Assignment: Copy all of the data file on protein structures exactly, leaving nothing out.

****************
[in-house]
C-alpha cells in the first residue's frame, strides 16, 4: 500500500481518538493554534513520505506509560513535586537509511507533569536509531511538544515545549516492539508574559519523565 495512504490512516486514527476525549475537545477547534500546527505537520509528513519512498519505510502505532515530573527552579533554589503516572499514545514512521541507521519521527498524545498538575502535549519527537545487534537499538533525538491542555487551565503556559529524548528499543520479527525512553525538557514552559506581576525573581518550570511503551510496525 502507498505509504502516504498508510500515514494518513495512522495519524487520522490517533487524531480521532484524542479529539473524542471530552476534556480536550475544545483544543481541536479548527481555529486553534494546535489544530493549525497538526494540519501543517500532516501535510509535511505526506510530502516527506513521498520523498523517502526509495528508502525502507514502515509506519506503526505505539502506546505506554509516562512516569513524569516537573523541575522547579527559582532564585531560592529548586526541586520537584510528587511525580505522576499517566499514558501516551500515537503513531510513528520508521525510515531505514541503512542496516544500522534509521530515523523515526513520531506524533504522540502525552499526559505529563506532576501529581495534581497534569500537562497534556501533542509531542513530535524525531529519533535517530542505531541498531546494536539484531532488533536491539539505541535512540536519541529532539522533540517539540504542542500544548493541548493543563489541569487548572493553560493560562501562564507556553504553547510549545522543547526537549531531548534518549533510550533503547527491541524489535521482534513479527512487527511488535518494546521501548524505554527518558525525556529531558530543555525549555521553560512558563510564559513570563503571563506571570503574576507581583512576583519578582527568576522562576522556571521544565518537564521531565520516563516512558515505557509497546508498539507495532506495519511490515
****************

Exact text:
[in-house]
C-alpha cells in the first residue's frame, strides 16, 4: 500500500481518538493554534513520505506509560513535586537509511507533569536509531511538544515545549516492539508574559519523565 495512504490512516486514527476525549475537545477547534500546527505537520509528513519512498519505510502505532515530573527552579533554589503516572499514545514512521541507521519521527498524545498538575502535549519527537545487534537499538533525538491542555487551565503556559529524548528499543520479527525512553525538557514552559506581576525573581518550570511503551510496525 502507498505509504502516504498508510500515514494518513495512522495519524487520522490517533487524531480521532484524542479529539473524542471530552476534556480536550475544545483544543481541536479548527481555529486553534494546535489544530493549525497538526494540519501543517500532516501535510509535511505526506510530502516527506513521498520523498523517502526509495528508502525502507514502515509506519506503526505505539502506546505506554509516562512516569513524569516537573523541575522547579527559582532564585531560592529548586526541586520537584510528587511525580505522576499517566499514558501516551500515537503513531510513528520508521525510515531505514541503512542496516544500522534509521530515523523515526513520531506524533504522540502525552499526559505529563506532576501529581495534581497534569500537562497534556501533542509531542513530535524525531529519533535517530542505531541498531546494536539484531532488533536491539539505541535512540536519541529532539522533540517539540504542542500544548493541548493543563489541569487548572493553560493560562501562564507556553504553547510549545522543547526537549531531548534518549533510550533503547527491541524489535521482534513479527512487527511488535518494546521501548524505554527518558525525556529531558530543555525549555521553560512558563510564559513570563503571563506571570503574576507581583512576583519578582527568576522562576522556571521544565518537564521531565520516563516512558515505557509497546508498539507495532506495519511490515